UK Government ‘riding roughshod’ over devolution by not vetoing Welsh coal mine expansion
The UK Government have been accused of “riding roughshod over devolution” by failing to veto the expansion of a coal mine in the Neath Valley.
The Coal Authority is expected to decide soon whether the conditions have been met to allow work to begin at the Aberpergwm Coal Mine in the Neath Valley.
The Welsh Government has accused the UK Government of ignoring its wishes on the permit for the mine, which would see the company Energybuild Ltd dig up 7.3m tonnes of anthracite coal, which has the highest carbon content.
Deputy Climate Change Minister Lee Waters has previously said that they were opposed to the UK Government on the matter but the decision was out of their hands.
“We want to keep this coal in the ground, but the UK Government, because of the powers in place, threaten to sit by and watch this coal being extracted in the face of our wishes.,” he told the Senedd in November.
Today the Liberal Democrats also called for the UK Government to veto the plans, saying that it would be an affront to devolution not to do so.
Welsh Liberal Democrat Leader Jane Dodds MS said the project was “totally unsuitable for a modern Wales” that was seeking to stop climate change.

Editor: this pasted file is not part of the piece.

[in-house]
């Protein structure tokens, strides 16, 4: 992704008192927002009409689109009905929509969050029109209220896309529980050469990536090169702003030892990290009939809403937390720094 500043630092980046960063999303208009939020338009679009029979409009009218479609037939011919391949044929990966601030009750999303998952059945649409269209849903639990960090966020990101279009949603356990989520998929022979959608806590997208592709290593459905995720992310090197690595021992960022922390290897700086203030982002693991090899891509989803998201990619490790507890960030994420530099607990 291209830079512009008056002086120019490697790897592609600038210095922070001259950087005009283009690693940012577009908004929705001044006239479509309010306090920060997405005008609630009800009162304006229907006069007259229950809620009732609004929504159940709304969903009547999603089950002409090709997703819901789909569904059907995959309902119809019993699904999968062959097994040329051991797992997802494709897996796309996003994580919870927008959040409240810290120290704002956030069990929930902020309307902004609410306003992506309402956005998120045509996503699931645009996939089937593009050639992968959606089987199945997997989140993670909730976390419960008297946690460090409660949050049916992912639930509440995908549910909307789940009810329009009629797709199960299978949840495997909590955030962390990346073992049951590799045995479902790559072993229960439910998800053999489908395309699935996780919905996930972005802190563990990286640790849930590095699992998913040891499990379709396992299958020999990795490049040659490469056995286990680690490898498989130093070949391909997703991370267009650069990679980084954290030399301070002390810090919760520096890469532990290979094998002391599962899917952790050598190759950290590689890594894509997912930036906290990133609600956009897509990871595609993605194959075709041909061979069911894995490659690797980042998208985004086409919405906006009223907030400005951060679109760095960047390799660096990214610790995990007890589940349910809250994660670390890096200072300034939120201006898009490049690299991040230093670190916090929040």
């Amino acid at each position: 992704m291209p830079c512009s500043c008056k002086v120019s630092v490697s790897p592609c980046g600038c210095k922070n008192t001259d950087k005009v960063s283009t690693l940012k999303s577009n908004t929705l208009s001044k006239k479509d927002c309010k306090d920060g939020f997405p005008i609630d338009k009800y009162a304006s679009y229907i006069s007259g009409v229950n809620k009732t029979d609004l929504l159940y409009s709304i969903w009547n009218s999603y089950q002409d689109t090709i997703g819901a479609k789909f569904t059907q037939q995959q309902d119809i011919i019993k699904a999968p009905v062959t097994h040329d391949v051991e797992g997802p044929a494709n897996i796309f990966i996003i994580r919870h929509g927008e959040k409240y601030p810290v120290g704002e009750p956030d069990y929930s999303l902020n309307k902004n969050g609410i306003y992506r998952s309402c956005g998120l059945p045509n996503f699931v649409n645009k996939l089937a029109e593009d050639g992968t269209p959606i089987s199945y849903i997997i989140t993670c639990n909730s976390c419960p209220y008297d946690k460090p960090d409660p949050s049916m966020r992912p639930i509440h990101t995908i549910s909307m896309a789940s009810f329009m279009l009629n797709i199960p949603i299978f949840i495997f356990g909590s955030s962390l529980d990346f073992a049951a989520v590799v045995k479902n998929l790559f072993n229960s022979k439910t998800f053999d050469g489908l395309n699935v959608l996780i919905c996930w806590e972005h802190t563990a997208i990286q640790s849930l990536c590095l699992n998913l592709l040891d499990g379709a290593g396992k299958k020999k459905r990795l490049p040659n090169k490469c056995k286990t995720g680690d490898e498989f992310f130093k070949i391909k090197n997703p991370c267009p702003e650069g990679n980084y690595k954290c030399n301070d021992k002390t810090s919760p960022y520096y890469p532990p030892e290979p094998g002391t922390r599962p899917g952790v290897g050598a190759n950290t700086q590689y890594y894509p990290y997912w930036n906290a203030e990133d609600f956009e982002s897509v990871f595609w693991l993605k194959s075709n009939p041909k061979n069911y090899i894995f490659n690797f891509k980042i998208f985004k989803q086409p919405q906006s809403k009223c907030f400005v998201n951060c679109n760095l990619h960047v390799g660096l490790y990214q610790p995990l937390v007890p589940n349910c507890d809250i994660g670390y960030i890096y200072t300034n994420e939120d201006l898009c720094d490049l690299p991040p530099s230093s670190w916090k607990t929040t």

“It is shameful that once again the Conservatives are riding roughshod over devolution in this case,” she said.
“The people of Wales now must unite in the campaign against this mine and show the Conservative Government that Wales deserves to be at the forefront of the fight against climate change and the green economy, not saddled with relics from the past.”
The UK Government have said that the Coal Authority and Welsh ministers are continuing to discuss the matter “but no decisions have been made yet on whether the mining project can progress.”
Jane Dodds, a Senedd member for mid and west Wales, added that it was “absolute madness” that the UK was potentially going ahead with the scheme after hosting the COP26 climate summit.
“Coal remains the dirtiest form of power on the planet and a new mine will result in new emissions being released at precisely the vital moment we are urgently trying to cut them,” she said.
“The pollution caused by coal mining and the burning of coal is utterly is unacceptable in the 21st century when a whole range of cleaner alternatives exist.
“Not only is coal a pollutant, but the process of mining also contributes heavily to water pollution and can lower water tables, damaging surrounding wildlife, farmlands and drinking water supplies.
“We also know that coal mining and the burning of coal is harmful not only to our planet but also to our health, with a clear link between pollution from the burning and mining of coal to lung cancer and a range of respiratory illnesses.”
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